What are we ready to risk? Academia, advocacy, and activism

Over the weekend, Fordham University Center for Ethics Education Postdoctoral Fellow and Program Administrator for the Adolescent Scientific Access Project Dr. Miriam R. Arbeit graduated from Tufts University with a Ph.D. in Child Study and Human Development, and served as the student speaker for the Graduate School of Arts and Sciences Doctoral Hooding Ceremony.

Entitled, “What are we ready to risk? Academia, advocacy, and activism,” Dr. Arbeit’s speech addressed the concept of solidarity and risk sharing, particularly in an academic context.

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Immigrant Detention, Genetic Testing, and Moral Obligations to LGBT Youth: Theories & Applications in Contemporary Ethics

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The Fordham University Center for Ethics Education is hosting a 3-day intensive cross-disciplinary graduate course entitled “Theories and Applications in Contemporary Ethics.” The course will take place next week, from May 19-21, 2015 on the Rose Hill campus.

Each day will feature two Fordham faculty members from different departments presenting on and discussing different topics in contemporary ethics. Using a team-teaching approach, this course brings together faculty from six disciplines to provide foundational knowledge about moral philosophy, moral theology, and bioethics, and features lectures and case discussion on issues of current social importance.

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What Mad Men’s Betty Draper-Francis Can Teach Us About Paternalism in Medicine

January Jones as Betty Draper-Francis on AMC's Mad Men.

January Jones as Betty Draper-Francis on AMC’s Mad Men.

By: Elizabeth Yuko, Ph.D.

Warning: spoilers ahead.

The penultimate episode of AMC’s Mad Men provided an all-too-familiar portrayal of the paternalistic nature of medicine via the handling of Betty Draper-Francis’s diagnosis of lung cancer. While the episode takes place in 1970 and there has since been a gradual shift to a more patient-centered approach in medicine, it offers a glimpse into power imbalances in medical care that still can occur today.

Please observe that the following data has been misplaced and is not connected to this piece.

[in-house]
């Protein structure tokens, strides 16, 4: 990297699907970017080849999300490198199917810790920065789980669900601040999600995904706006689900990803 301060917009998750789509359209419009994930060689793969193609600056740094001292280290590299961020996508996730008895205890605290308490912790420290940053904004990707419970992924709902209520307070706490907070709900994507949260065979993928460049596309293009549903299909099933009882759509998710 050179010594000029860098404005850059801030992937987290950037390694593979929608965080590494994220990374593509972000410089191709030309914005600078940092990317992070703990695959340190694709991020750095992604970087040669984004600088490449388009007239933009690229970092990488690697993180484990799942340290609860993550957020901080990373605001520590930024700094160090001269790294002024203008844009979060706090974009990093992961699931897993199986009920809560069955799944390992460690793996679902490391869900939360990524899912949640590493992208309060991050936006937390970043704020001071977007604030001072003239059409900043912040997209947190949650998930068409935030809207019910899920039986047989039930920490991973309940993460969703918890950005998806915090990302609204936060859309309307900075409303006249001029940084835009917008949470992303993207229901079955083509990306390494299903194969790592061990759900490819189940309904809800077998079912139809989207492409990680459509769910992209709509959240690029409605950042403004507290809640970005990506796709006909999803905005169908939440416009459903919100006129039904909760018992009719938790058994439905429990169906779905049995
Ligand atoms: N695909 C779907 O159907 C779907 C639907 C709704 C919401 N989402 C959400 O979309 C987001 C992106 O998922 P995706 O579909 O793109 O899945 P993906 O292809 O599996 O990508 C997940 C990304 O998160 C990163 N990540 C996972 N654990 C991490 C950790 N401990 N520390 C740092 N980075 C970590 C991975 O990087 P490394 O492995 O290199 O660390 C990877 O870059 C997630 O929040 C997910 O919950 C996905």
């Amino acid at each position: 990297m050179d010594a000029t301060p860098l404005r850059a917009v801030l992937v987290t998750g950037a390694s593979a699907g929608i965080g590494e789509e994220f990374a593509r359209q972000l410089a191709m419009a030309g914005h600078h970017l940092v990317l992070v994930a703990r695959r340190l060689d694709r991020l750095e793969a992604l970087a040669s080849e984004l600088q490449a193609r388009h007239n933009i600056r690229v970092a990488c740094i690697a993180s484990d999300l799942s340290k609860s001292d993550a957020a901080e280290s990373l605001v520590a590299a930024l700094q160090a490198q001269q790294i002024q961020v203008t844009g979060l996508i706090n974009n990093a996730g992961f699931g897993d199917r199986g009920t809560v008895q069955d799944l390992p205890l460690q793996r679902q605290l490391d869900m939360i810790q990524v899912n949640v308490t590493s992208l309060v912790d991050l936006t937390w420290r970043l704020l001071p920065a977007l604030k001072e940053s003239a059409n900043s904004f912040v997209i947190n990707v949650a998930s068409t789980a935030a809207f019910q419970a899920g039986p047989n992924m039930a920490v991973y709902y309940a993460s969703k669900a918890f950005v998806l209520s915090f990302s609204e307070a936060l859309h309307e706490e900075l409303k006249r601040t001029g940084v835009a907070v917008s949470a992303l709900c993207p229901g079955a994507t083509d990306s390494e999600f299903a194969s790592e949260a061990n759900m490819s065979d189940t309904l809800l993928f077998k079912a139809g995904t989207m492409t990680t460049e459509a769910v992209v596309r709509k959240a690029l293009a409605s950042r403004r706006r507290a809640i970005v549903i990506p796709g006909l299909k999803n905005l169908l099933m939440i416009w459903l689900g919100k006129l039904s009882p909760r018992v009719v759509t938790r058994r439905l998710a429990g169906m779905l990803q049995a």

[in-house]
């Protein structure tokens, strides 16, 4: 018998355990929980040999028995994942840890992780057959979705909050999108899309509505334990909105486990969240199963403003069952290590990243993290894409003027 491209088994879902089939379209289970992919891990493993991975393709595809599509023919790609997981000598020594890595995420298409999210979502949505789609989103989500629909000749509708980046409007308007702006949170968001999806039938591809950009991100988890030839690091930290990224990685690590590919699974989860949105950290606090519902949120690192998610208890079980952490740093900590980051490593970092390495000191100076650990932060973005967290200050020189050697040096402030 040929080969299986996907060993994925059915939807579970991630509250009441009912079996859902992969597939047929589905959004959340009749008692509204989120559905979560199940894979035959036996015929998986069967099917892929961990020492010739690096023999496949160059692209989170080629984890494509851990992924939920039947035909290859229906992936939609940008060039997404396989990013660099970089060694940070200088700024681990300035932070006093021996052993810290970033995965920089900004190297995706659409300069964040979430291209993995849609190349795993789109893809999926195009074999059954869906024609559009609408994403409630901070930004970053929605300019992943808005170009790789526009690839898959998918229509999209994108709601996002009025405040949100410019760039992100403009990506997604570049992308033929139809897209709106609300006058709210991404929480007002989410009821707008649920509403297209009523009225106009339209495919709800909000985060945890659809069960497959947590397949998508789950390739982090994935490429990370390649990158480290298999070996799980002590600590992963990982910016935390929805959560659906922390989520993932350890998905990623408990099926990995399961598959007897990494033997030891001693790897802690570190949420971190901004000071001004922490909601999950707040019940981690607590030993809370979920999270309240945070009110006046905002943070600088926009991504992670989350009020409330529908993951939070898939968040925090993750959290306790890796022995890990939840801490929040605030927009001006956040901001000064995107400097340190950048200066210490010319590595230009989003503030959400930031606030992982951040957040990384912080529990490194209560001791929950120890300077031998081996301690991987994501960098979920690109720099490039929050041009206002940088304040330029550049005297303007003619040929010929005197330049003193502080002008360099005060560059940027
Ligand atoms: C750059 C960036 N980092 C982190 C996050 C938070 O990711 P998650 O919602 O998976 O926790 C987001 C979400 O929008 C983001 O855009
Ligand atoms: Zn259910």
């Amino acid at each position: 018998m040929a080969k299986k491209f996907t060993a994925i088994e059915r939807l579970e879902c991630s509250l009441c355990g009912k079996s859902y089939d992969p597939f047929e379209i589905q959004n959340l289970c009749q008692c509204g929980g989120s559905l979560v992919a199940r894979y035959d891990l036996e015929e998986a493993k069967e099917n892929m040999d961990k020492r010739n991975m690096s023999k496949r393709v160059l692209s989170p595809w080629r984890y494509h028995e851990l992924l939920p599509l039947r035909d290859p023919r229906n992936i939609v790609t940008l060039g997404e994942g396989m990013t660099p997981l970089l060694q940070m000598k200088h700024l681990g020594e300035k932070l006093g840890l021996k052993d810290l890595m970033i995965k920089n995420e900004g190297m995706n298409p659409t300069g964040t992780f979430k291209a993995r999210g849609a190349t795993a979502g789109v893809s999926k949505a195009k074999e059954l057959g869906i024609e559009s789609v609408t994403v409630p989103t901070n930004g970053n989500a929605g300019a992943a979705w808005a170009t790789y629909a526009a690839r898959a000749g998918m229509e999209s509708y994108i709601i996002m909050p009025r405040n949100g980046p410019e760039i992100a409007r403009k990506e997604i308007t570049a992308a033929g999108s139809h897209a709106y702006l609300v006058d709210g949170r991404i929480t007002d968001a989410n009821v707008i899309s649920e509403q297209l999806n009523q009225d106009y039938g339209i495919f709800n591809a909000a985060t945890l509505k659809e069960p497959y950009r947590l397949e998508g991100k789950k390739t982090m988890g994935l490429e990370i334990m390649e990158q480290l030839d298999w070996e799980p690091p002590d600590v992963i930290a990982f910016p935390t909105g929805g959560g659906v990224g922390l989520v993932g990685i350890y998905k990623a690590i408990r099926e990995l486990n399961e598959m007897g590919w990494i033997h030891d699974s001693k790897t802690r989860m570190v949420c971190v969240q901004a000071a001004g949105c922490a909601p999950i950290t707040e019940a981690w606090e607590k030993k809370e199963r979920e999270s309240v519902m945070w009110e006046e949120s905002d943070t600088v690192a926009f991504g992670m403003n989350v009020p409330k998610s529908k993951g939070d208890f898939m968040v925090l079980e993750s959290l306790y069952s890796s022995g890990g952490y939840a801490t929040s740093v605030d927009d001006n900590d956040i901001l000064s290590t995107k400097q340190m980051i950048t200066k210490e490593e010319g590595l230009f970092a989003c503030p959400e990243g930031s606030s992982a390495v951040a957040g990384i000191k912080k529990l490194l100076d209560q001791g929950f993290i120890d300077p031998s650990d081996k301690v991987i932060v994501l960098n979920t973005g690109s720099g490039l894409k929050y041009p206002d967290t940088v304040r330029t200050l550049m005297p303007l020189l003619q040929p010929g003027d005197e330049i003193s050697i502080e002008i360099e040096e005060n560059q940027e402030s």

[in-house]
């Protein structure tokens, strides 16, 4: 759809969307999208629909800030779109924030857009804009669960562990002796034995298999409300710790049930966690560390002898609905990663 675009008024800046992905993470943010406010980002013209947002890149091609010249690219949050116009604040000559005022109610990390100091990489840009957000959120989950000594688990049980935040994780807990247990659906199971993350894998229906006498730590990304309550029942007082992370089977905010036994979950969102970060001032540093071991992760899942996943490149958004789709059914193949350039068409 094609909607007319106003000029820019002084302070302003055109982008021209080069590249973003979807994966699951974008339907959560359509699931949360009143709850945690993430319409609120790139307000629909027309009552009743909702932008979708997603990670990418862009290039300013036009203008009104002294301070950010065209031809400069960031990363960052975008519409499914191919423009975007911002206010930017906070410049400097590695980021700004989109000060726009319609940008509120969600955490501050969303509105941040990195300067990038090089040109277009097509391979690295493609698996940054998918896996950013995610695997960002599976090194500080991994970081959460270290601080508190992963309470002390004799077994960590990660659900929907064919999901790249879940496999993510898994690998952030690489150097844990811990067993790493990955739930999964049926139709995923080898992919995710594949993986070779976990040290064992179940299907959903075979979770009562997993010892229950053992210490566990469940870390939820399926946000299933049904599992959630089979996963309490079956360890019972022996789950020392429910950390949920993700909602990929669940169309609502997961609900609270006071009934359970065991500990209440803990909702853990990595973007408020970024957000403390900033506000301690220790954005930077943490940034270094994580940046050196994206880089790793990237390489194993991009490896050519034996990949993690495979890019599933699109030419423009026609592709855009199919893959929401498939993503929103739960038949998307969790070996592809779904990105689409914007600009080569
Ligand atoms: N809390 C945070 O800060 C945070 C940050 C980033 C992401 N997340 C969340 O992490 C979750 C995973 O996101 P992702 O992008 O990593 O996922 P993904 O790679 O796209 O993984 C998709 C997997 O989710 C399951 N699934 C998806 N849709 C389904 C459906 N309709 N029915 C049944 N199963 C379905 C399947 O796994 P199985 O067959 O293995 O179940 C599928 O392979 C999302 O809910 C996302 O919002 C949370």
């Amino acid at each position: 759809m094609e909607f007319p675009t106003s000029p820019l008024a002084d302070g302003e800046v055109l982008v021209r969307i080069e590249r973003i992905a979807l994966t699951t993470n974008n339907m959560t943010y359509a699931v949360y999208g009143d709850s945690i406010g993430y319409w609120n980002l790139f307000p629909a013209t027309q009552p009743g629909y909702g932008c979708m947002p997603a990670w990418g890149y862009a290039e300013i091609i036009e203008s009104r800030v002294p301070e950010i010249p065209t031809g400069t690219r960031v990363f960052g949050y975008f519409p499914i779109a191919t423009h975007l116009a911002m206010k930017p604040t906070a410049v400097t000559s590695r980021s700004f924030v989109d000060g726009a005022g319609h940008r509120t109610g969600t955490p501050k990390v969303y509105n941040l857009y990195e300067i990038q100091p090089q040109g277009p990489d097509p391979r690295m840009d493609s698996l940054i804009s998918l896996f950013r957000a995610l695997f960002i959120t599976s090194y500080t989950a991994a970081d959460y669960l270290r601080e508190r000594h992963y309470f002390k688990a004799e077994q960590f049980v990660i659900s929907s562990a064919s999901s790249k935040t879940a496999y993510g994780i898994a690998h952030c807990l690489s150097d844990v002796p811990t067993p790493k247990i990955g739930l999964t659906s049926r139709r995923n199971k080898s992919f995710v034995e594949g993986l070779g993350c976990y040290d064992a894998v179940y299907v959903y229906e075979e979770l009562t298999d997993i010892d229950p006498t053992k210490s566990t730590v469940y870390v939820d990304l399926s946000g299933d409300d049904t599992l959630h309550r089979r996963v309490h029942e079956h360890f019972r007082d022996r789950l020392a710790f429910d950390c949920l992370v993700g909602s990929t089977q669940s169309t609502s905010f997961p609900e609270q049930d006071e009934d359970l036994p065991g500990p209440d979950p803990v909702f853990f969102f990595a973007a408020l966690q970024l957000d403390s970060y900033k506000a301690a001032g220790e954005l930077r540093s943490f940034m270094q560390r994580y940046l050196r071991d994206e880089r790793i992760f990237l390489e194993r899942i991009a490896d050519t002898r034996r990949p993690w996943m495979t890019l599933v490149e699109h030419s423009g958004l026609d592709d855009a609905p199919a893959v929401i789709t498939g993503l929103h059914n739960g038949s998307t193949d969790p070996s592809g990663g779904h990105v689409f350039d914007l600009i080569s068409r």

When Betty’s new classmates bring her to the emergency room, the first words out of the doctor’s mouth are “Mrs. Francis, is it possible to get your husband down here?” Betty assumes it is for the purpose of driving her home, but the doctor assures her that it is, in fact, for the purpose of explaining her condition to her husband, Henry, either prior to or at the same time he discloses the diagnosis to Betty.

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Book Review: The Most Good You Can Do by Peter Singer

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Book Review: The Most Good You Can Do by Peter Singer (New Haven: Yale University Press, 2015). ISBN 978-0-300-18027-5.

Reviewed by Michael S. Dauber

Peter Singer’s new book The Most Good You Can Do is the latest installment in a series of works dedicated to advancing altruism as a way of life. The book expands directly on Singer’s work in The Life You Can Save (2010), a best-selling text that argued that our obligation to help the poor overseas is just as strong as the obligation to save a drowning child one comes across in a river: if one can easily help, one is required to, and distance and nationality are not excuses to withhold aid.

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Modern Family: Dr. Celia B. Fisher Discusses Ethics, Biological Parenthood & Sofia Vergara’s Frozen Embryos

Fordham University Center for Ethics Education Director Dr. Celia B. Fisher

Fordham University Center for Ethics Education Director Dr. Celia B. Fisher

On Thursday, April 30th, Fordham University Center for Ethics Education Dr. Celia B. Fisher was interviewed by ABC 7 Eyewitness News on the ethics of the right to biological parenthood and the moral responsibility of prospective parents. These issues were raised in the context of actress Sofia Vergara’s current legal battle with her ex-fiancé regarding the future of two frozen embryos they created when they were together.

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The Significance of Philosophical Ethics in a Scientific World

 STUDENT VOICES

By: Michael S. Dauber

In the course of my studies and in my everyday experiences, I have often been asked about the significance of philosophy. What is it? Does philosophy even matter anymore since science answers many of our pressing questions?

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Fordham Law Graduate Addresses Legal Ethics of ‘Better Call Saul’

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Each episode of AMC’s Breaking Bad spinoff/prequel Better Call Saul features the main character involved in some sort of murky legal and ethical situations. After noticing that other podcasts and blogs that discuss the show had not yet adequately addressed the legal ethics issues that arise in each episode, New York-based ethics lawyer and Fordham University School of Law  graduate Nicole Hyland decided to fill that void.

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